Log In

Reset Password

All we are saying

Lyrics sung in Portuguese to a percussive beat and electronica could well be a first in these parts but that is what you can hear from tomorrow when BrazilBeat Sound System release their new bass and reggaeton-driven single, Saying.

The new single brings trap beats into a lush and enveloping cloud of sound with effects-glazed verses, says BrazilBeat’s media release.

Despite Saying’s fat, warm, friendly beats there is a political element in the song.

“This one was bit different for us because we are incorporating lyrics in Portuguese but we believe the vibe and the feeling will come through,” says DJ Mara.

“There’s definitely a political stance in Saying. The lyrics follow old sayings popular in Brazil that have a double meaning. The song is about people having a voice and not getting complacent. The opening line is, ‘the people speak’.”

“In Brazil they have a bad situation with the Government and Covid-19,” says Beto.

“It’s not a dictatorship but white supremacy is in power. The President has destroyed so much forest. He is burning the Amazon.”

This has resulted in destruction of many species of wildlife, says Beto.

“He has extreme, right wing, fanatical and violent supporters,” says Mara.

“He’s supported by the militia and has the support of US evangelical churches behind him. That keeps him in power. People are afraid. Working class and poor people struggle to survive.”

Brazil’s President Jair Bolsonaro has also described Covid-19 as a trifling “cold.”

“Brazil and the US are going through a similar process with far-right leaders in power, denial of Covid-19 and getting rid of environmental protections,” says Mara.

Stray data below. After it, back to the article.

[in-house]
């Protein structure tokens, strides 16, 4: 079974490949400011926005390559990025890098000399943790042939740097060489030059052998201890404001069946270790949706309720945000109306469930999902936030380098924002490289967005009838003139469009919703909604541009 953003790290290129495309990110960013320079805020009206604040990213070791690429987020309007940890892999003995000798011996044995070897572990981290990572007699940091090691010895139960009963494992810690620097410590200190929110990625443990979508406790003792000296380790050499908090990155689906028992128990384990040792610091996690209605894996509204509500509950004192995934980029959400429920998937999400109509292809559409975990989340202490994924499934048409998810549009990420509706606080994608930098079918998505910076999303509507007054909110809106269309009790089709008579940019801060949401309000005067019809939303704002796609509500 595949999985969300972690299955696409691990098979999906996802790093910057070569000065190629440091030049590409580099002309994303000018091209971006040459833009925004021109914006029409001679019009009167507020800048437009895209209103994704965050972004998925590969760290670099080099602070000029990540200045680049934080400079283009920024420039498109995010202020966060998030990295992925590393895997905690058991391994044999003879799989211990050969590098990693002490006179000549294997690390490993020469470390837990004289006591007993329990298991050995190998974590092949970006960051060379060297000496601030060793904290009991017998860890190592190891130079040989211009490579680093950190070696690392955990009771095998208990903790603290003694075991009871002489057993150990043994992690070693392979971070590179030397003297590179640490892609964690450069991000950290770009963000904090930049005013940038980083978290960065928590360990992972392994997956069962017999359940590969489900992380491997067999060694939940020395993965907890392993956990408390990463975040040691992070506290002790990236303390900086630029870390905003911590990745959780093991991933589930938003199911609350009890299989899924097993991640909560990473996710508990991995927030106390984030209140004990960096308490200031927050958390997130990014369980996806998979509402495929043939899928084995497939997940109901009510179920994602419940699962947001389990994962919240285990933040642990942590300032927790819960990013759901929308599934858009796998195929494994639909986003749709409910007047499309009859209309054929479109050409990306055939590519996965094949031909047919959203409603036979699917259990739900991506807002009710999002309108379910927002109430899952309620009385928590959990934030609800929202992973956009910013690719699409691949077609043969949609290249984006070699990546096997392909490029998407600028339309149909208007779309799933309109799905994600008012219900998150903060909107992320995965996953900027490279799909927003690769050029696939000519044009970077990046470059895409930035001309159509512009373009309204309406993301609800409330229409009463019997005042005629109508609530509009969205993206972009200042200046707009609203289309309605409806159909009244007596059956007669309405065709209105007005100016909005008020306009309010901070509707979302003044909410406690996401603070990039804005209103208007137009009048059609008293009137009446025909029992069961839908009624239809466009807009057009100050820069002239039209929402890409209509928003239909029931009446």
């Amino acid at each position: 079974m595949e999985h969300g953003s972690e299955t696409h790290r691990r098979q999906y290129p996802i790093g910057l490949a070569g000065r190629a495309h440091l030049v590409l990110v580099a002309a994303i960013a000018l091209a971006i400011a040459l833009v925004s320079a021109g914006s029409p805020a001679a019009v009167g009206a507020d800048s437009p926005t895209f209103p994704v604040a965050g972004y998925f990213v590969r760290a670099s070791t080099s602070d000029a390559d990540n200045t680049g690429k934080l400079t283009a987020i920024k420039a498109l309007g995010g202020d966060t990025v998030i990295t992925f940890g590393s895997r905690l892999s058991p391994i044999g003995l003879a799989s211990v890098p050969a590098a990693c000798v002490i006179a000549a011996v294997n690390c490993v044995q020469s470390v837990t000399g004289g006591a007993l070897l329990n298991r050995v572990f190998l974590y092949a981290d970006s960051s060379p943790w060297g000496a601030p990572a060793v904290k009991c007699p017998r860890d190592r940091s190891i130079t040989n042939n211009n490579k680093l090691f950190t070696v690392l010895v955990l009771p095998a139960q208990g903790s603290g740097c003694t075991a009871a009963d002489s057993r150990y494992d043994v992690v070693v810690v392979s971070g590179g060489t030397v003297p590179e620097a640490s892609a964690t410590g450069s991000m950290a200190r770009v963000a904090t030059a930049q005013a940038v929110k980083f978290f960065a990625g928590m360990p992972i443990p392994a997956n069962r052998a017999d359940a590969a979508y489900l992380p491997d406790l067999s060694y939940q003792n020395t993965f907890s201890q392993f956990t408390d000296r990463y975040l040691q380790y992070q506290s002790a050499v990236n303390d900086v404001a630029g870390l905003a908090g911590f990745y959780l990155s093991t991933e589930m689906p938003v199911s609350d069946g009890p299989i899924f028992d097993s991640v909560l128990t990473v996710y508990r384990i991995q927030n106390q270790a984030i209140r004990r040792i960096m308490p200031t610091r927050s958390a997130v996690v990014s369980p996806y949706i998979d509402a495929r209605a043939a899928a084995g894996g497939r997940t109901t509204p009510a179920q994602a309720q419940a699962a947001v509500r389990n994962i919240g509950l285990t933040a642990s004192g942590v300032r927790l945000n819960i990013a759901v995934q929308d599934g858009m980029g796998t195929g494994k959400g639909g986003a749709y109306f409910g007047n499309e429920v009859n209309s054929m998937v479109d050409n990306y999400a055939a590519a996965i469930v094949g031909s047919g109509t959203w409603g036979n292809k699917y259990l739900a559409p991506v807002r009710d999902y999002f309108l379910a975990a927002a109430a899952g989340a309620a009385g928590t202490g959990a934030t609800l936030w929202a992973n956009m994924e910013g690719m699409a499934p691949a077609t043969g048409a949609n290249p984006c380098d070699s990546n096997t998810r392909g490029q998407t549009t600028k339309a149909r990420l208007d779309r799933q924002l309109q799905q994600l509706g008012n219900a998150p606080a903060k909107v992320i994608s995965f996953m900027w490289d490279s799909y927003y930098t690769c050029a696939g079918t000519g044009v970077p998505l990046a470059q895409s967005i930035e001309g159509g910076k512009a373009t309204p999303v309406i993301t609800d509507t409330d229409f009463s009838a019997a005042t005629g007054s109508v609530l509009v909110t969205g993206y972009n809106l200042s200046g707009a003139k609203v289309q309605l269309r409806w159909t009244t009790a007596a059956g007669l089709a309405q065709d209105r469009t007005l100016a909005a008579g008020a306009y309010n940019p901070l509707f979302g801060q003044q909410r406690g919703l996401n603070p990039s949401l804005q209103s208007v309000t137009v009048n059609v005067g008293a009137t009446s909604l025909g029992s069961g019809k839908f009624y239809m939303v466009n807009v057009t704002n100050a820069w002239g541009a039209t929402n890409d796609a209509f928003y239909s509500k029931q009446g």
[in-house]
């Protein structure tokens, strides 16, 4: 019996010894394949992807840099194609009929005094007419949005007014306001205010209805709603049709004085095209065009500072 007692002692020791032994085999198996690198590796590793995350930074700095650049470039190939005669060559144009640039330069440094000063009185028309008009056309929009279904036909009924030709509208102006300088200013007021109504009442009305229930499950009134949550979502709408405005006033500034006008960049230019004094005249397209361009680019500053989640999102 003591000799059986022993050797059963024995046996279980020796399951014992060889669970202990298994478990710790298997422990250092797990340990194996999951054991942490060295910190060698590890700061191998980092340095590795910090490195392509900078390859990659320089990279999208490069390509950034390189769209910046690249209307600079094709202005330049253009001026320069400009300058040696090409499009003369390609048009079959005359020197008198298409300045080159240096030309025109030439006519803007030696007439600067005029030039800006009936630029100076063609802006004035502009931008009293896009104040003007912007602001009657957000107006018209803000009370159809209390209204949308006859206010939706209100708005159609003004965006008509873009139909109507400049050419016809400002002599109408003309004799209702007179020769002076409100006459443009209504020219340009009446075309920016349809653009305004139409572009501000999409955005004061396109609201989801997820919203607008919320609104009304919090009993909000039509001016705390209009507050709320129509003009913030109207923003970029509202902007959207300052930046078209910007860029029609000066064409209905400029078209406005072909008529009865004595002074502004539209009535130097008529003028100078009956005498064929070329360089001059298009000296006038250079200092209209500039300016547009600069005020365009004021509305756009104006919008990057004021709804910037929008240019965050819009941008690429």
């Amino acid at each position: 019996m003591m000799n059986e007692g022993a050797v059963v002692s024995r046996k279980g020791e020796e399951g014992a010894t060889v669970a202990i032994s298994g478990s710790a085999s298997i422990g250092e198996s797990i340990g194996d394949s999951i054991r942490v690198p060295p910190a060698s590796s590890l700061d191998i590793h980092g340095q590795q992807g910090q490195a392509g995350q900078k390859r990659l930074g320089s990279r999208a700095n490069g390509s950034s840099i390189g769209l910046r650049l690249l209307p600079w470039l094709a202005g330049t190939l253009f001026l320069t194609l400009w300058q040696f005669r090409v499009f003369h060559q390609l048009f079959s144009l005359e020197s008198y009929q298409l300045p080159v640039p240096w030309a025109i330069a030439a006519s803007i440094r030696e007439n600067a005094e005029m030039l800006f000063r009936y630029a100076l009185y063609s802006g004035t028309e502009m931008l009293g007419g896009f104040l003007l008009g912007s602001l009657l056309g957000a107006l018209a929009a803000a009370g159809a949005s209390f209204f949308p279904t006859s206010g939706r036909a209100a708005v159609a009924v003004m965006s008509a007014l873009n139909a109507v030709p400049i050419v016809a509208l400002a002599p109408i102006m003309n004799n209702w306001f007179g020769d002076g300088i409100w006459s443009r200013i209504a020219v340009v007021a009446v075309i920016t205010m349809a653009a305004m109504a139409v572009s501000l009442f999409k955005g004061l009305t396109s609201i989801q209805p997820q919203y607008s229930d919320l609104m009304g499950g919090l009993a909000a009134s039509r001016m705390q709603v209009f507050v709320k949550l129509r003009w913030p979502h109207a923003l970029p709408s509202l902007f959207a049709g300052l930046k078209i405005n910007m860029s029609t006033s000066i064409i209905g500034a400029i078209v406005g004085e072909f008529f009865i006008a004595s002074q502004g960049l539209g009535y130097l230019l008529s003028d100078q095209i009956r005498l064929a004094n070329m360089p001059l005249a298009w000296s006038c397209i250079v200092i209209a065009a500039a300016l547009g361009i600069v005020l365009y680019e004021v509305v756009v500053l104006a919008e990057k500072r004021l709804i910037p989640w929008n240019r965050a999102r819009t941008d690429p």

The message in Saying is for people to get up, stand up for their rights for the people because the situation is really sad, says Beto.

Along with the music video for the single, BrazilBeat will release a lyric video in which the lyrics appear as subtitles in English.

The videos include footage shot by Beto’s brother, who owns a video company, Groove Images, in Rio de Janeiro.

“He recorded everything on his super-high-tech cellphone. It has a special lens and gimbal (pivoted support arm),” says Beto.

The recording also features

Jamaican MC Winston Williams, also known as Horseman.

“Many years ago we bought some of his vocals,” says Mara.

“We’ve had these for some time and not used them before. He sings in patois and brings uplift to the song.”

While the BrazilBeat duo recorded Saying in their home studio, the single was mixed down and produced by Maaka Phat of Upper Hutt Posse, Southside of Bombay, and Wai.

“Producers often mix their own songs and get vocalists in,” says Mara.

“Because we have live instruments and percussion is an important part of our music, we like to include someone like Maaka.”

BrazilBeat drops about one single a year but early in 2021 the duo plan to release a full-length album.

“We’re open to be approached by recording companies,” says Beto.

BLURRED BOUNDARIES: Blurred boundaries between bass music and reggaeton feature in BrazilBeat’s new, upbeat single in which Nego Beto (right) sings in his native language, Portuguese, says partner DJ Mara. Picture supplied